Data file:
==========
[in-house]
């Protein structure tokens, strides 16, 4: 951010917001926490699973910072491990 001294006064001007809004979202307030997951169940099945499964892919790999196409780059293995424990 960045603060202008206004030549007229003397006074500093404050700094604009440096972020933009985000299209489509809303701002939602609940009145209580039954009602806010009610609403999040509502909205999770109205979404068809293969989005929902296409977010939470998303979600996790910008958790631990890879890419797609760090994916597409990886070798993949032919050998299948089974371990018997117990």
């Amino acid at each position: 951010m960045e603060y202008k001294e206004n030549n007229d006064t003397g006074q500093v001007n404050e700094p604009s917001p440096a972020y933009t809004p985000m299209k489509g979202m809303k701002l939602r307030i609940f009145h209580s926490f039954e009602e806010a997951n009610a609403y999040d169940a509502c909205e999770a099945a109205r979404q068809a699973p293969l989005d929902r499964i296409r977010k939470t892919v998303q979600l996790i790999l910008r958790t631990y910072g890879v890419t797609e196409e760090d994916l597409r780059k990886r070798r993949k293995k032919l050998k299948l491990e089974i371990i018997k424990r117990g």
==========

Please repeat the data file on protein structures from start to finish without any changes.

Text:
[in-house]
């Protein structure tokens, strides 16, 4: 951010917001926490699973910072491990 001294006064001007809004979202307030997951169940099945499964892919790999196409780059293995424990 960045603060202008206004030549007229003397006074500093404050700094604009440096972020933009985000299209489509809303701002939602609940009145209580039954009602806010009610609403999040509502909205999770109205979404068809293969989005929902296409977010939470998303979600996790910008958790631990890879890419797609760090994916597409990886070798993949032919050998299948089974371990018997117990």
């Amino acid at each position: 951010m960045e603060y202008k001294e206004n030549n007229d006064t003397g006074q500093v001007n404050e700094p604009s917001p440096a972020y933009t809004p985000m299209k489509g979202m809303k701002l939602r307030i609940f009145h209580s926490f039954e009602e806010a997951n009610a609403y999040d169940a509502c909205e999770a099945a109205r979404q068809a699973p293969l989005d929902r499964i296409r977010k939470t892919v998303q979600l996790i790999l910008r958790t631990y910072g890879v890419t797609e196409e760090d994916l597409r780059k990886r070798r993949k293995k032919l050998k299948l491990e089974i371990i018997k424990r117990g």